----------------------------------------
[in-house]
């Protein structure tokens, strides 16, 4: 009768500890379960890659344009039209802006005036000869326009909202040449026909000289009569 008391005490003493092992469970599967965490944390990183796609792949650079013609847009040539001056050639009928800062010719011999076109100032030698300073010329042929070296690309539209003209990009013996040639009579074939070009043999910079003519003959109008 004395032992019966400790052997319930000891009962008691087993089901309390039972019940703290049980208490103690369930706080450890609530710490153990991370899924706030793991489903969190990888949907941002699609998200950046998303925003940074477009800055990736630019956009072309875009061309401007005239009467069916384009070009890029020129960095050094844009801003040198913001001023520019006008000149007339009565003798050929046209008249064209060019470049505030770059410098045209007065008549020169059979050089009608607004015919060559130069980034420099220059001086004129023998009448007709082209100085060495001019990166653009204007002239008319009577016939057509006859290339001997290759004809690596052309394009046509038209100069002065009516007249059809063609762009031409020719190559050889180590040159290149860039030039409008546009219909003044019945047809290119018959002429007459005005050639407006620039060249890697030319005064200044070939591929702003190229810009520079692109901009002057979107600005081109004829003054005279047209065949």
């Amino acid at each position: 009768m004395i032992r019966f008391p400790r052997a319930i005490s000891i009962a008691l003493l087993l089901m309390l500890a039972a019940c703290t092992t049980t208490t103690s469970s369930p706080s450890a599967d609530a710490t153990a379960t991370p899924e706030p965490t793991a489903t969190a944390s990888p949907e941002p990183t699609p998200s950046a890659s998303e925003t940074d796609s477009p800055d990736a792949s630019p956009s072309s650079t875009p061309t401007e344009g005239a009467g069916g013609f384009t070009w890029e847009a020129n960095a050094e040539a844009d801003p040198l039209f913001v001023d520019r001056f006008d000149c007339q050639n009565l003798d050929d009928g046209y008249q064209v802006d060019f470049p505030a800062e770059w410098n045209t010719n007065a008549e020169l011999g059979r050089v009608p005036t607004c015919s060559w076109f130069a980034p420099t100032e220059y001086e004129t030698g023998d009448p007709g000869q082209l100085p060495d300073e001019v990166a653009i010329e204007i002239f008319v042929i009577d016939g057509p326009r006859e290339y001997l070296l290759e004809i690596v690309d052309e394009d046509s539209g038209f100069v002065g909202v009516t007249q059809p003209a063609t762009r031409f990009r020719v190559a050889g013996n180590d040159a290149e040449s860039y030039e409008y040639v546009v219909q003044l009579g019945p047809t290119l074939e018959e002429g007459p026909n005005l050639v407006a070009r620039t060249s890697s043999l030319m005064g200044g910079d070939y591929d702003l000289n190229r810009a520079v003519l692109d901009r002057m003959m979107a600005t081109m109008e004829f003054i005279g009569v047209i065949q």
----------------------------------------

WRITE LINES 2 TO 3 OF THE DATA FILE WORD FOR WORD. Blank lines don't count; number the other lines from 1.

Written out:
């Protein structure tokens, strides 16, 4: 009768500890379960890659344009039209802006005036000869326009909202040449026909000289009569 008391005490003493092992469970599967965490944390990183796609792949650079013609847009040539001056050639009928800062010719011999076109100032030698300073010329042929070296690309539209003209990009013996040639009579074939070009043999910079003519003959109008 004395032992019966400790052997319930000891009962008691087993089901309390039972019940703290049980208490103690369930706080450890609530710490153990991370899924706030793991489903969190990888949907941002699609998200950046998303925003940074477009800055990736630019956009072309875009061309401007005239009467069916384009070009890029020129960095050094844009801003040198913001001023520019006008000149007339009565003798050929046209008249064209060019470049505030770059410098045209007065008549020169059979050089009608607004015919060559130069980034420099220059001086004129023998009448007709082209100085060495001019990166653009204007002239008319009577016939057509006859290339001997290759004809690596052309394009046509038209100069002065009516007249059809063609762009031409020719190559050889180590040159290149860039030039409008546009219909003044019945047809290119018959002429007459005005050639407006620039060249890697030319005064200044070939591929702003190229810009520079692109901009002057979107600005081109004829003054005279047209065949």
């Amino acid at each position: 009768m004395i032992r019966f008391p400790r052997a319930i005490s000891i009962a008691l003493l087993l089901m309390l500890a039972a019940c703290t092992t049980t208490t103690s469970s369930p706080s450890a599967d609530a710490t153990a379960t991370p899924e706030p965490t793991a489903t969190a944390s990888p949907e941002p990183t699609p998200s950046a890659s998303e925003t940074d796609s477009p800055d990736a792949s630019p956009s072309s650079t875009p061309t401007e344009g005239a009467g069916g013609f384009t070009w890029e847009a020129n960095a050094e040539a844009d801003p040198l039209f913001v001023d520019r001056f006008d000149c007339q050639n009565l003798d050929d009928g046209y008249q064209v802006d060019f470049p505030a800062e770059w410098n045209t010719n007065a008549e020169l011999g059979r050089v009608p005036t607004c015919s060559w076109f130069a980034p420099t100032e220059y001086e004129t030698g023998d009448p007709g000869q082209l100085p060495d300073e001019v990166a653009i010329e204007i002239f008319v042929i009577d016939g057509p326009r006859e290339y001997l070296l290759e004809i690596v690309d052309e394009d046509s539209g038209f100069v002065g909202v009516t007249q059809p003209a063609t762009r031409f990009r020719v190559a050889g013996n180590d040159a290149e040449s860039y030039e409008y040639v546009v219909q003044l009579g019945p047809t290119l074939e018959e002429g007459p026909n005005l050639v407006a070009r620039t060249s890697s043999l030319m005064g200044g910079d070939y591929d702003l000289n190229r810009a520079v003519l692109d901009r002057m003959m979107a600005t081109m109008e004829f003054i005279g009569v047209i065949q």